Today’s WSJ editorial: Amen.
No banking rule can protect against a credit mania fueled by bad policy.
Could even Paul Volcker draft a Volcker Rule? Team Obama and Democrats in Congress couldn’t figure out how to turn his sensible idea—prohibiting banks from gambling with taxpayer money—into law. Now Mr. Volcker seems to be acknowledging that federal regulators can’t draft a Volcker Rule either, at least not without help from the same bankers who will be subject to it.
As the public comment period ended this week on the draft federal rule to prevent commercial banks from trading for their own account, Mr. Volcker submitted his own public letter to the bureaucrats. According to the former Federal Reserve Chairman, “simplicity and clarity are challenging objectives, which for full success, require constructive participation by the banking industry. As I have suggested elsewhere, there should be a common interest in an approach that, to the extent feasible, is consistent with the banks’ broader internal controls and reporting systems.”
For those hoping that Washington would draw bright lines inconsistent with the desires of too-big-to-fail banks, this isn’t exactly an inspiring message. Mr. Volcker’s basic idea—to place Wall Street trading outside the taxpayer safety net—remains as sound as ever. But as we noted last fall, the draft rule with its hundreds of questions and thousands of ambiguities demonstrates that regulators are not capable of executing a full Volcker.
They’re not the first to fail at this task. Two years ago, Senator Chris Dodd and Representative Barney Frank tried to draft a Volcker Rule as part of their 2,300-page overhaul of financial regulations. So-called proprietary trading was to be banned from commercial banks.
But one man’s proprietary trade is another man’s customer service, and still another man’s hedge against credit risk. Lawmakers didn’t have confidence in their ability to sort out the differences, so after carving out a few explicit loopholes, Messrs. Dodd and Frank asked the bureaucrats to fill in the rest of the blanks.
Now even Mr. Volcker seems to be conceding that this sausage can only be made if more bankers are invited to join the federal cooks in the kitchen. Expect complexity, disparate treatment, regulatory arbitrage, higher costs and—perhaps the most dangerous Washington creation of all—the illusion of safety that only regulation can provide.
And while Dodd-Frank exempted debt from issuers like the U.S. Treasury, Fannie Mae and Freddie Mac from the Volcker Rule—allowing banks to continue heavy trading in these markets—the law didn’t exempt the sovereign debt of other nations. Finance ministers around the world have been calling Washington with alarm about the potential impact on liquidity.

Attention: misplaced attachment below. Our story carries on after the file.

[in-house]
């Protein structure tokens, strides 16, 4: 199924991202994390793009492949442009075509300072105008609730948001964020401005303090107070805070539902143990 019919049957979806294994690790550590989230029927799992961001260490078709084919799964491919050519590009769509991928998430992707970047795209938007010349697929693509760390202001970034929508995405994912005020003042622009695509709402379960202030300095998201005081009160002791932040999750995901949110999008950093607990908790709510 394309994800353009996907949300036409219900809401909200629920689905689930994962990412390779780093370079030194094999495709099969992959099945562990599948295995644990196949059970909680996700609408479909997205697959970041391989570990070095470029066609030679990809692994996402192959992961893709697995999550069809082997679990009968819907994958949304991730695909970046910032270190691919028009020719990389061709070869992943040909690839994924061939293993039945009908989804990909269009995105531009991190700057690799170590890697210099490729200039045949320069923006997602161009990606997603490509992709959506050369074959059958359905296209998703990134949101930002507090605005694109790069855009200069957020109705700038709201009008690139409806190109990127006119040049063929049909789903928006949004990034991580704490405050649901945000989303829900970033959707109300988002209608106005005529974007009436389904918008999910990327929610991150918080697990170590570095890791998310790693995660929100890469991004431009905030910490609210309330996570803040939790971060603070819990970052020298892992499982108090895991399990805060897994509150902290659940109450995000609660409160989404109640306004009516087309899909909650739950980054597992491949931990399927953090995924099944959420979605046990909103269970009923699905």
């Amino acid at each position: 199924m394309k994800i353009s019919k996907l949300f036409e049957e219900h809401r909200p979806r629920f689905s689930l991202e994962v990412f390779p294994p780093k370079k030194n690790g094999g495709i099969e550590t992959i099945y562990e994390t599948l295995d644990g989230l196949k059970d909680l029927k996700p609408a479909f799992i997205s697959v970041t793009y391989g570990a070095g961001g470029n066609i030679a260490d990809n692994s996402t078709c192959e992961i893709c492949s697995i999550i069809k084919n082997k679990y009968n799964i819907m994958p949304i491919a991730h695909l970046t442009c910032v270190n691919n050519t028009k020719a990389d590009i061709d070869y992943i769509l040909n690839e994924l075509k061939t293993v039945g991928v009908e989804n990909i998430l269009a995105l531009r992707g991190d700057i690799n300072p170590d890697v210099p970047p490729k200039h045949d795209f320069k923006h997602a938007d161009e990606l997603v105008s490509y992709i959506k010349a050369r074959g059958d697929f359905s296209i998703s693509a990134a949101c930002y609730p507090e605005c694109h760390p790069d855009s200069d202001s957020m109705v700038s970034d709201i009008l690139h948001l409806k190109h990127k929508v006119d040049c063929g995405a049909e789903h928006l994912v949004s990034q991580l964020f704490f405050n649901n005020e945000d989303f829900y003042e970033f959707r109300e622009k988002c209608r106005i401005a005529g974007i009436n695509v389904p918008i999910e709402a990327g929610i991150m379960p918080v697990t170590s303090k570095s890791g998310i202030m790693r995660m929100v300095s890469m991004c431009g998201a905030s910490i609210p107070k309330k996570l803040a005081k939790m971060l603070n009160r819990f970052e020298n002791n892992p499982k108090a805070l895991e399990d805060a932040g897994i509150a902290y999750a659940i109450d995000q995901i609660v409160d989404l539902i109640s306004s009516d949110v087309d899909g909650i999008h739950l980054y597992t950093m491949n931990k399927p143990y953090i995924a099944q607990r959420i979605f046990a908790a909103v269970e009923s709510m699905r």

We hold no brief for spendthrift governments seeking a broader market for their bonds. But if Messrs. Dodd and Frank were confident they weren’t disrupting the legitimate functioning of debt markets, why did they exempt Fan, Fred and Uncle Sam?
The larger problem with the Volcker Rule to-and-fro is that it furthers the great deception of the financial crisis—that it was all caused by a lack of such rules, and so can be fixed by still more rules.
Mr. Volcker himself understands this isn’t true and has acknowledged that his rule, even if someone could figure out how to draft it, would specifically not have prevented the 2008 disasters at AIG and Lehman Brothers. But most of the political and regulatory class still promotes the fiction that the only sinners were greedy bankers who simply need more political supervision.
The truth is that the financial crisis resulted from a policy-driven credit mania that would make the Volcker Rule look like a New Orleans levee during Katrina. The main causes were loose monetary policy, federal incentives to invest in housing turbocharged by Freddie and Fannie, government-approved credit ratings, and the standard greed that is present at all times and in all human endeavors. All of Washington, Wall Street, the housing lobby and much of America enjoyed the mania when prices were going up—which is why Alan Greenspan and Ben Bernanke failed to see the trouble coming and even now refuse to admit any culpability.
However it is written, the Volcker Rule is at bottom a diversion from the real solutions that would protect taxpayers from a repeat. These include more careful monetary policy, which we are still not getting; less politically directed credit creation, which is still not occurring; and a Congressional plan either for allowing large banks to fail or for breaking them up, which we still don’t have.
Allowing regulators and bank lobbyists to negotiate for years in the gray areas will not protect either taxpayers or an economy that needs a vibrant banking system.